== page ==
But tell me more about how men shuffling around in the dirt expresses more about the human experience than these books do.
Calling F. Scott Fitzgerald and Cormac McCarthy the "Great American Novelists," and their respective books the "Great American Novels" is leaving out a whole lot of America. Calling a book about an island populated only by male children a "microcosm of humankind" is forgetting about a whole lot of humans. These men may have represented someone's America, but it isn't mine. It isn't ours. It isn't the American experienced by the fourteen-year-old girl who has to walk to fourth period with an ugly sweater tied around waist because her pad leaked and she got blood on her shorts, or the sixteen-year-old girl who cries because the boys call her fat, or the seventeen-year-old girl who thinks she is ruined because she's had sex with her boyfriend. These classics, wrapped up in their allegories and their hyper-extended metaphors and their overly intellectual titles, get lose in their delusions of grandeur, in their clear declarations of: "I have something important to say, listen to me!"
YA authors, on the other hand, whether male or female, are not opening up their Word Documents or pulling out their notebooks and pens with the intention of writing the next "Great American Novel." Instead, the writers of young adult fiction set out to connect with the demographic who needs that connection the most.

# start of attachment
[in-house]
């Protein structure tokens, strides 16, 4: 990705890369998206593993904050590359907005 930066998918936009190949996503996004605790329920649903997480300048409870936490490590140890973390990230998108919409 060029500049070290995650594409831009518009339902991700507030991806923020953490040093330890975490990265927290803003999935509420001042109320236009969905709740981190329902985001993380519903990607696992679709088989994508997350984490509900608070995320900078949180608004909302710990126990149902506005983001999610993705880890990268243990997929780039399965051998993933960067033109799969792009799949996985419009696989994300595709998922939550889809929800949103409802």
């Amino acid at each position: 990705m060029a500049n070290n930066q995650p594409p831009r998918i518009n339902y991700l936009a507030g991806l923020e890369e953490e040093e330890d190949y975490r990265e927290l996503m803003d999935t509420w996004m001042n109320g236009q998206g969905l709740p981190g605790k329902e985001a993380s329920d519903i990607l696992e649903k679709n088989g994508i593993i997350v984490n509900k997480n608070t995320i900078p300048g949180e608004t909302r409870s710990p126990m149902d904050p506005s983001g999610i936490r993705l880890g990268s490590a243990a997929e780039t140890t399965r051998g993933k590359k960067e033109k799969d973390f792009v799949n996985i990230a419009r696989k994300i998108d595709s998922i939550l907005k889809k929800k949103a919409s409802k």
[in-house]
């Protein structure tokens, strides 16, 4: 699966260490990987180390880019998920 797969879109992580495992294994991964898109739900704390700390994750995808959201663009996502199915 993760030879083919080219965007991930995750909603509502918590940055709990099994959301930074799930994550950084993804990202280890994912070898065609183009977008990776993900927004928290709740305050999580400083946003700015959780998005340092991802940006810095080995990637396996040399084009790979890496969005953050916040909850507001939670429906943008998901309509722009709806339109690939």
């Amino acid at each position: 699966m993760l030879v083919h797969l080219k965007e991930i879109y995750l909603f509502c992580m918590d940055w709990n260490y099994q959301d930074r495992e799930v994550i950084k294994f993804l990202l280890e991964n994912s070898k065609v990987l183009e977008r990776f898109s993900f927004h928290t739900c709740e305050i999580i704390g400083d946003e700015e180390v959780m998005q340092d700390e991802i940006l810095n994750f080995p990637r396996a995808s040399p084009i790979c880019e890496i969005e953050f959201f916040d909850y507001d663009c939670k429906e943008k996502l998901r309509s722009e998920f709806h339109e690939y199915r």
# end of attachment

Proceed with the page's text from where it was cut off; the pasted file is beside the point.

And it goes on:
YA fiction is arguably more important than adult fiction because the young adult audience is our most vulnerable and most pliable audience. The young adult audience is the audience (and the voters, and the consumers, and the artists, and the leaders) of the future, at their most mold-able and fragile. This is the age when they are most primed to learn, to discover, and to become, and what we give them to learn from and to discover from matters.
Just give them Steinbeck, you may say. There's plenty to learn from Steinbeck.
They don't give a fuck about Steinbeck.
So we have to meet them on their level, speak in their language. It is our responsibility reach them, and to teach them. We need to reach the teenage girls (and teenage boys!) living lives of constant doubt and help them find their voices, so we can build a stronger generation, and a stronger future.
Every brilliant writer who has decided to venture into the Young Adult field has taken on that responsibility. What social responsibility was Ernest Hemingway taking on?